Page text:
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YAC - Some Kotlin Magic

Posted on Apr 26, 2017, 6 minute read

Table Of Contents

  • Part-1: Why I decided to develop a cleaner
  • Part-2: Why I chose Min Sdk 21 and Kotlin

In last part I have shown some example of Ceremonial Boilerplate we use daily to complete our tasks. And I stated that kotlin helps us to reduce this ceremonial boilerplate coding with their extension function and higher order functions (Where functions can have other functions as argument), these two are some of the most useful features of kotlin, that introduces lot of productivity itself.This post-while mostly focusing on how kotlin can reduce ceremonial boilerplate, it will also show some other good things that kotlin offers.

In last post I have stated two examples of ceremonies.

  1. Showing dialogs where not calling show() is problemeetic.
  2. Showing notifications where initiating notification manager and passing right arguments in notify() requires more focus then NotificationBuilder methods, which are more important.

In this post I will show you how I solved these problems in YAC.

Example 1: Showing Dialogs

The first example here is about showing dialogs. In Java, we follow these steps when we create a dialog.

  1. Initiate AlertDialog.Builder.
  2. Set Title (True for 90% of the case)
  3. Either
    1. Set a Message
    2. Set a view initiated from Java
    3. Inflate a view from XML.
  4. Set Positive and Negative buttons, while negative button just sits there because only OK or Yes doesn’t make sense.
  5. Optionally: If dialog should not be cancelable
    1. Get dialog object
    2. Call setCancelable and setCanceledOnTouchOutside with false.
  6. Most Important Step: Show the dialog

Many of us who are facing this for years, have developed a library method to tackle this common problem. In Java, while I was doing this manually all the time-Writing AlertDialog.Builder first, calling show method next and everything literally inbetween. I couldn’t imagine a library function for that, let alone writing it. But in Kotlin I have a library function for it. Look at below code.

This code defines 4 Extension Methods. showDialog (Extension of Context), positiveButton , negativeButton, neutralButton (Extensions of AlertDialog.Builder). Each method receives a Higher order function and powered by Default Arguments covering default use cases.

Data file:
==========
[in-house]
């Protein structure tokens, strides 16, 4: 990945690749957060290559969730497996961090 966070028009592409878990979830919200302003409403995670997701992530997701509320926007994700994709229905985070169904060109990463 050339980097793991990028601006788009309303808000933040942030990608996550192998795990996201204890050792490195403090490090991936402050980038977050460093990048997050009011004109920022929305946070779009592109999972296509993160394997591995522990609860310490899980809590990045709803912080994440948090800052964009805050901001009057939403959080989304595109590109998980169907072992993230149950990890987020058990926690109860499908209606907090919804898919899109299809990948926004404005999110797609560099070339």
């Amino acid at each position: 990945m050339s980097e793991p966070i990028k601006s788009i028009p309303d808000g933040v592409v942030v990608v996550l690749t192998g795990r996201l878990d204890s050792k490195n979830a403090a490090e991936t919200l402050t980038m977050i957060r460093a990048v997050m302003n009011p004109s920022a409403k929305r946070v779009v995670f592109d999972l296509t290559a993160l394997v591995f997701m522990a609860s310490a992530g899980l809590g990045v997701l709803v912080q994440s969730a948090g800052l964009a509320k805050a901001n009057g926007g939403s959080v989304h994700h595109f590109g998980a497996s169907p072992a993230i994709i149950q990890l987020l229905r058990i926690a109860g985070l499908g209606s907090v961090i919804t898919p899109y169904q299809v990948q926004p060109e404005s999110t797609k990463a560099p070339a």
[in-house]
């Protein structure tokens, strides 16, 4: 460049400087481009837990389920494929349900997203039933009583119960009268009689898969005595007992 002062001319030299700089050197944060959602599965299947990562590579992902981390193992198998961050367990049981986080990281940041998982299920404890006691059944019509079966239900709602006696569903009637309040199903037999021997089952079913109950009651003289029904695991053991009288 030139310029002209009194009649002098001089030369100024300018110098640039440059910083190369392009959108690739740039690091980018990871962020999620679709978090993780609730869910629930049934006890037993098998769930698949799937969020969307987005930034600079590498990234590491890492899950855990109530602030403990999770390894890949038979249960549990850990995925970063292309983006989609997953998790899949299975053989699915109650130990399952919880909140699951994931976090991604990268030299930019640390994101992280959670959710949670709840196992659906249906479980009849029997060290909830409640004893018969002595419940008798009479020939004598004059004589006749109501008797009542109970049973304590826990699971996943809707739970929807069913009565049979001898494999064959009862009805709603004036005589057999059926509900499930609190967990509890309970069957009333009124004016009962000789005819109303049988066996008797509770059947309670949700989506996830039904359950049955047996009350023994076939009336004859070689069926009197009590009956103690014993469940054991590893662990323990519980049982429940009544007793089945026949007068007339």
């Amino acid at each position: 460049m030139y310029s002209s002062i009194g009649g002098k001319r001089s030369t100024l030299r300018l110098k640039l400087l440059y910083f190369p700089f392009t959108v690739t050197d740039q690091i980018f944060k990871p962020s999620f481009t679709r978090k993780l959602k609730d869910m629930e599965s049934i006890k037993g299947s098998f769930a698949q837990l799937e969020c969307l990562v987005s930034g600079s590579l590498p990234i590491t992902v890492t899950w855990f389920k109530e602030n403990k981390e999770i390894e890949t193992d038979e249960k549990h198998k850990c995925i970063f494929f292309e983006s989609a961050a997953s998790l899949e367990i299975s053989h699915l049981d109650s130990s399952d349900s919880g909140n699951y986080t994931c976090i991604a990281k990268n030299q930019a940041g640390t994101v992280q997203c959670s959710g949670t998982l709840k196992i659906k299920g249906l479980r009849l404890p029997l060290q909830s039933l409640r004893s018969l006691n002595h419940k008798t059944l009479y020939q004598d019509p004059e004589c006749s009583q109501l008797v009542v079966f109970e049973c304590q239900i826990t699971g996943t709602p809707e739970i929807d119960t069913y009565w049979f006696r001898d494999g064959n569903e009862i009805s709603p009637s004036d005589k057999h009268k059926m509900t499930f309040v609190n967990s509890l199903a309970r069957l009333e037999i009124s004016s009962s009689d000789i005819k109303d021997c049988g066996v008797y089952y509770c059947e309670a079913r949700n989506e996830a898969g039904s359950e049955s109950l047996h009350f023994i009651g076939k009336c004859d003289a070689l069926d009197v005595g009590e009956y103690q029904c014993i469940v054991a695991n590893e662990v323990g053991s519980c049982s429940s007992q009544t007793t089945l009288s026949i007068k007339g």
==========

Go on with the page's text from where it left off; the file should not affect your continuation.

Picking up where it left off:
I won’t dive into each details here. Apart from official documents and koans, there are lot of blogs which explains all the details. I will only state how these things helped me in terms of productivity.

In this example showDialog does exactly what it needs to do, create alert dialog, apply logic, apply cancelation flags and show the dialog. But the beauty lies in how being it extension of Context allows me to call this method in any place where I can have context.

In programming, applying the core logic is more important then doing other ceremonies, and ideally our method should be able to receive that logic and execute it, no matter where this logic is defined. Higher Order Functions are perfect functionality to achieve that, the method(showDialog) receives a higher order function(builderFunction which is tied to AlertDialog.Builder class), and the method(showDialog) just blindly calls these higher order function to complete the ceremony, while actual logic in higher order function should be defined at the place where we’re calling the method.

And if in most of the times, If my positive button will show “OK”, my negative button will show “CANCEL”, which does nothing when being called, or by default my dialogs will be cancelable, I should not be forced to pass these values all the times to the method.Ideally I should pass positive button’s text only if it’s something other then the default value(“OK” in our case, which is going to be only once or twice in big projects).Default arguments helps us to cleanup the mess, which is created by absence of them (Like overriden methods or forced arguments).